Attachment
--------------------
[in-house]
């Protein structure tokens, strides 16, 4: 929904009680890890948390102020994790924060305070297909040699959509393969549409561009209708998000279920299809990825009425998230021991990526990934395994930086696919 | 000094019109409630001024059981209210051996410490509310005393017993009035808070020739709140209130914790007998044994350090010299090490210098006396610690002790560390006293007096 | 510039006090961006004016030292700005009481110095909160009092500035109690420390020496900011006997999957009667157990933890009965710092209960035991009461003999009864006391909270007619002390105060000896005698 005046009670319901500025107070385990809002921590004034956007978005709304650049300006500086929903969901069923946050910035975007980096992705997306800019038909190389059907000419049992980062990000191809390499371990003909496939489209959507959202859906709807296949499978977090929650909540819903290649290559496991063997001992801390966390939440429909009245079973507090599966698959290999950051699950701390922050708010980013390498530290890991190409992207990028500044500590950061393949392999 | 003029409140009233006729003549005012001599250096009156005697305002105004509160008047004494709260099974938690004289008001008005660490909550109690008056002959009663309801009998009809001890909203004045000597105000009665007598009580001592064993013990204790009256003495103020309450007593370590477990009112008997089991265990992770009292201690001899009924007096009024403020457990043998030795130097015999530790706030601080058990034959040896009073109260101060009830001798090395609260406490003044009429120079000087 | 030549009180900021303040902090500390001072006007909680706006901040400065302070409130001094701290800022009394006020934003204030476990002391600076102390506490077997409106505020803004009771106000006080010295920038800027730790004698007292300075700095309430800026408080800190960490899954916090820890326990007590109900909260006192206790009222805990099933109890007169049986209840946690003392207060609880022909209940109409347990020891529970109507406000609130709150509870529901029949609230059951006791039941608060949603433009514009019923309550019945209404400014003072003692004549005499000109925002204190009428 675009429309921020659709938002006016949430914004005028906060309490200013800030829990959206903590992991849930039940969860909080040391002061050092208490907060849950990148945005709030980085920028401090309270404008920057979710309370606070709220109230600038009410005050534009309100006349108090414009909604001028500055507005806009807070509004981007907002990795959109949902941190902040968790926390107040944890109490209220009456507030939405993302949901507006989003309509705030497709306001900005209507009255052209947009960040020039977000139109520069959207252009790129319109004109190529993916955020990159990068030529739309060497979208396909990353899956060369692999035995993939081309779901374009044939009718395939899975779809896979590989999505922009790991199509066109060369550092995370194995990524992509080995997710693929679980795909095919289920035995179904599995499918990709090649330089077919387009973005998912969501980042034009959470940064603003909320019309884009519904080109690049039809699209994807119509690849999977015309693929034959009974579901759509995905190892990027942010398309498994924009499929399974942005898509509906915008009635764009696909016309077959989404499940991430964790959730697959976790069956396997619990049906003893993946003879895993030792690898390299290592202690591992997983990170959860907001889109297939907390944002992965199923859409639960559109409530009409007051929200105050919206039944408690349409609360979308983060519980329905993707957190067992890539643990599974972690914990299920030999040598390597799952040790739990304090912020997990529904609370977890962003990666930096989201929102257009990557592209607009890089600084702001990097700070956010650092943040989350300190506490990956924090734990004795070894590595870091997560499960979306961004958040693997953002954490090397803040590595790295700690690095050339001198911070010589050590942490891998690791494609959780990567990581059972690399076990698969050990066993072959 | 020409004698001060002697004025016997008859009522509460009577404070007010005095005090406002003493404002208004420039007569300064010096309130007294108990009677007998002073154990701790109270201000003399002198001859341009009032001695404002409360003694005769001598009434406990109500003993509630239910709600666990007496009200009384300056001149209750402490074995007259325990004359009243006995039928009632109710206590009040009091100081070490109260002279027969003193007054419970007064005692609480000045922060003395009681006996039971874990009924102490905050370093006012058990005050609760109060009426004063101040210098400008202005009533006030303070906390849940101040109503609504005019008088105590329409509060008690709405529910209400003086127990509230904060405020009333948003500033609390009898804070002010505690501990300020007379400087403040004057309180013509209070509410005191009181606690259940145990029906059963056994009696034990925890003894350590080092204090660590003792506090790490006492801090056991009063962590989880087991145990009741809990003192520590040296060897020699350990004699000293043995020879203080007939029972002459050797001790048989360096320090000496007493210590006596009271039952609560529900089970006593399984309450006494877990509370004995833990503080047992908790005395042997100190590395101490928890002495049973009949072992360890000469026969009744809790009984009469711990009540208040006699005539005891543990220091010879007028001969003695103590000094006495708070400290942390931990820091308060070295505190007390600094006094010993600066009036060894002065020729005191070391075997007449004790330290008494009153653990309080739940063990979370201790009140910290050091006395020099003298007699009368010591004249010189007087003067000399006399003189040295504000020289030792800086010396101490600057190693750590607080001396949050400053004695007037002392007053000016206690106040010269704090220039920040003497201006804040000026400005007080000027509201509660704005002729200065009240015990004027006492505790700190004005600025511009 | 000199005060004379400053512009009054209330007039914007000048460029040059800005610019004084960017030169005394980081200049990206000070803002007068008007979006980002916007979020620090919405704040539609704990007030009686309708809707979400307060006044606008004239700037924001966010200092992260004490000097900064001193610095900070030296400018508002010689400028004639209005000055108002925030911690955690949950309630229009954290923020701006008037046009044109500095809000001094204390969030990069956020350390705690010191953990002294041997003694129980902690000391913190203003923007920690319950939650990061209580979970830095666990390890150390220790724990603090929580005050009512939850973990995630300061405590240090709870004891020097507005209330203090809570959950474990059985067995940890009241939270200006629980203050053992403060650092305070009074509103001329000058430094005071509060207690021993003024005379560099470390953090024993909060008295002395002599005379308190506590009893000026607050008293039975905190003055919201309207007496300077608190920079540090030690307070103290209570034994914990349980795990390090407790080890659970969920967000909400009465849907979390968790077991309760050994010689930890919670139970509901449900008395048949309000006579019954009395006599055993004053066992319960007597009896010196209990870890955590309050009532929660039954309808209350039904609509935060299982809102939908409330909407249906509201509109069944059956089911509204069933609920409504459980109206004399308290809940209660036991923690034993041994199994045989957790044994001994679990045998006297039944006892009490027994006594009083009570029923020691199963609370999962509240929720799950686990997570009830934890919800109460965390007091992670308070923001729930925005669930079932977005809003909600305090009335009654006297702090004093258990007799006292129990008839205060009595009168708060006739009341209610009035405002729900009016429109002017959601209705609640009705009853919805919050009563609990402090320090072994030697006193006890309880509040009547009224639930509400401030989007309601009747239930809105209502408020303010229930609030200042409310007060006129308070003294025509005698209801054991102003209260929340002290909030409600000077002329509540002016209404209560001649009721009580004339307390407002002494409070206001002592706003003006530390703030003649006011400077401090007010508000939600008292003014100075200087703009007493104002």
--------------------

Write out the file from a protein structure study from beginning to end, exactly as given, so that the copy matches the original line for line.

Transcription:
[in-house]
């Protein structure tokens, strides 16, 4: 929904009680890890948390102020994790924060305070297909040699959509393969549409561009209708998000279920299809990825009425998230021991990526990934395994930086696919 | 000094019109409630001024059981209210051996410490509310005393017993009035808070020739709140209130914790007998044994350090010299090490210098006396610690002790560390006293007096 | 510039006090961006004016030292700005009481110095909160009092500035109690420390020496900011006997999957009667157990933890009965710092209960035991009461003999009864006391909270007619002390105060000896005698 005046009670319901500025107070385990809002921590004034956007978005709304650049300006500086929903969901069923946050910035975007980096992705997306800019038909190389059907000419049992980062990000191809390499371990003909496939489209959507959202859906709807296949499978977090929650909540819903290649290559496991063997001992801390966390939440429909009245079973507090599966698959290999950051699950701390922050708010980013390498530290890991190409992207990028500044500590950061393949392999 | 003029409140009233006729003549005012001599250096009156005697305002105004509160008047004494709260099974938690004289008001008005660490909550109690008056002959009663309801009998009809001890909203004045000597105000009665007598009580001592064993013990204790009256003495103020309450007593370590477990009112008997089991265990992770009292201690001899009924007096009024403020457990043998030795130097015999530790706030601080058990034959040896009073109260101060009830001798090395609260406490003044009429120079000087 | 030549009180900021303040902090500390001072006007909680706006901040400065302070409130001094701290800022009394006020934003204030476990002391600076102390506490077997409106505020803004009771106000006080010295920038800027730790004698007292300075700095309430800026408080800190960490899954916090820890326990007590109900909260006192206790009222805990099933109890007169049986209840946690003392207060609880022909209940109409347990020891529970109507406000609130709150509870529901029949609230059951006791039941608060949603433009514009019923309550019945209404400014003072003692004549005499000109925002204190009428 675009429309921020659709938002006016949430914004005028906060309490200013800030829990959206903590992991849930039940969860909080040391002061050092208490907060849950990148945005709030980085920028401090309270404008920057979710309370606070709220109230600038009410005050534009309100006349108090414009909604001028500055507005806009807070509004981007907002990795959109949902941190902040968790926390107040944890109490209220009456507030939405993302949901507006989003309509705030497709306001900005209507009255052209947009960040020039977000139109520069959207252009790129319109004109190529993916955020990159990068030529739309060497979208396909990353899956060369692999035995993939081309779901374009044939009718395939899975779809896979590989999505922009790991199509066109060369550092995370194995990524992509080995997710693929679980795909095919289920035995179904599995499918990709090649330089077919387009973005998912969501980042034009959470940064603003909320019309884009519904080109690049039809699209994807119509690849999977015309693929034959009974579901759509995905190892990027942010398309498994924009499929399974942005898509509906915008009635764009696909016309077959989404499940991430964790959730697959976790069956396997619990049906003893993946003879895993030792690898390299290592202690591992997983990170959860907001889109297939907390944002992965199923859409639960559109409530009409007051929200105050919206039944408690349409609360979308983060519980329905993707957190067992890539643990599974972690914990299920030999040598390597799952040790739990304090912020997990529904609370977890962003990666930096989201929102257009990557592209607009890089600084702001990097700070956010650092943040989350300190506490990956924090734990004795070894590595870091997560499960979306961004958040693997953002954490090397803040590595790295700690690095050339001198911070010589050590942490891998690791494609959780990567990581059972690399076990698969050990066993072959 | 020409004698001060002697004025016997008859009522509460009577404070007010005095005090406002003493404002208004420039007569300064010096309130007294108990009677007998002073154990701790109270201000003399002198001859341009009032001695404002409360003694005769001598009434406990109500003993509630239910709600666990007496009200009384300056001149209750402490074995007259325990004359009243006995039928009632109710206590009040009091100081070490109260002279027969003193007054419970007064005692609480000045922060003395009681006996039971874990009924102490905050370093006012058990005050609760109060009426004063101040210098400008202005009533006030303070906390849940101040109503609504005019008088105590329409509060008690709405529910209400003086127990509230904060405020009333948003500033609390009898804070002010505690501990300020007379400087403040004057309180013509209070509410005191009181606690259940145990029906059963056994009696034990925890003894350590080092204090660590003792506090790490006492801090056991009063962590989880087991145990009741809990003192520590040296060897020699350990004699000293043995020879203080007939029972002459050797001790048989360096320090000496007493210590006596009271039952609560529900089970006593399984309450006494877990509370004995833990503080047992908790005395042997100190590395101490928890002495049973009949072992360890000469026969009744809790009984009469711990009540208040006699005539005891543990220091010879007028001969003695103590000094006495708070400290942390931990820091308060070295505190007390600094006094010993600066009036060894002065020729005191070391075997007449004790330290008494009153653990309080739940063990979370201790009140910290050091006395020099003298007699009368010591004249010189007087003067000399006399003189040295504000020289030792800086010396101490600057190693750590607080001396949050400053004695007037002392007053000016206690106040010269704090220039920040003497201006804040000026400005007080000027509201509660704005002729200065009240015990004027006492505790700190004005600025511009 | 000199005060004379400053512009009054209330007039914007000048460029040059800005610019004084960017030169005394980081200049990206000070803002007068008007979006980002916007979020620090919405704040539609704990007030009686309708809707979400307060006044606008004239700037924001966010200092992260004490000097900064001193610095900070030296400018508002010689400028004639209005000055108002925030911690955690949950309630229009954290923020701006008037046009044109500095809000001094204390969030990069956020350390705690010191953990002294041997003694129980902690000391913190203003923007920690319950939650990061209580979970830095666990390890150390220790724990603090929580005050009512939850973990995630300061405590240090709870004891020097507005209330203090809570959950474990059985067995940890009241939270200006629980203050053992403060650092305070009074509103001329000058430094005071509060207690021993003024005379560099470390953090024993909060008295002395002599005379308190506590009893000026607050008293039975905190003055919201309207007496300077608190920079540090030690307070103290209570034994914990349980795990390090407790080890659970969920967000909400009465849907979390968790077991309760050994010689930890919670139970509901449900008395048949309000006579019954009395006599055993004053066992319960007597009896010196209990870890955590309050009532929660039954309808209350039904609509935060299982809102939908409330909407249906509201509109069944059956089911509204069933609920409504459980109206004399308290809940209660036991923690034993041994199994045989957790044994001994679990045998006297039944006892009490027994006594009083009570029923020691199963609370999962509240929720799950686990997570009830934890919800109460965390007091992670308070923001729930925005669930079932977005809003909600305090009335009654006297702090004093258990007799006292129990008839205060009595009168708060006739009341209610009035405002729900009016429109002017959601209705609640009705009853919805919050009563609990402090320090072994030697006193006890309880509040009547009224639930509400401030989007309601009747239930809105209502408020303010229930609030200042409310007060006129308070003294025509005698209801054991102003209260929340002290909030409600000077002329509540002016209404209560001649009721009580004339307390407002002494409070206001002592706003003006530390703030003649006011400077401090007010508000939600008292003014100075200087703009007493104002």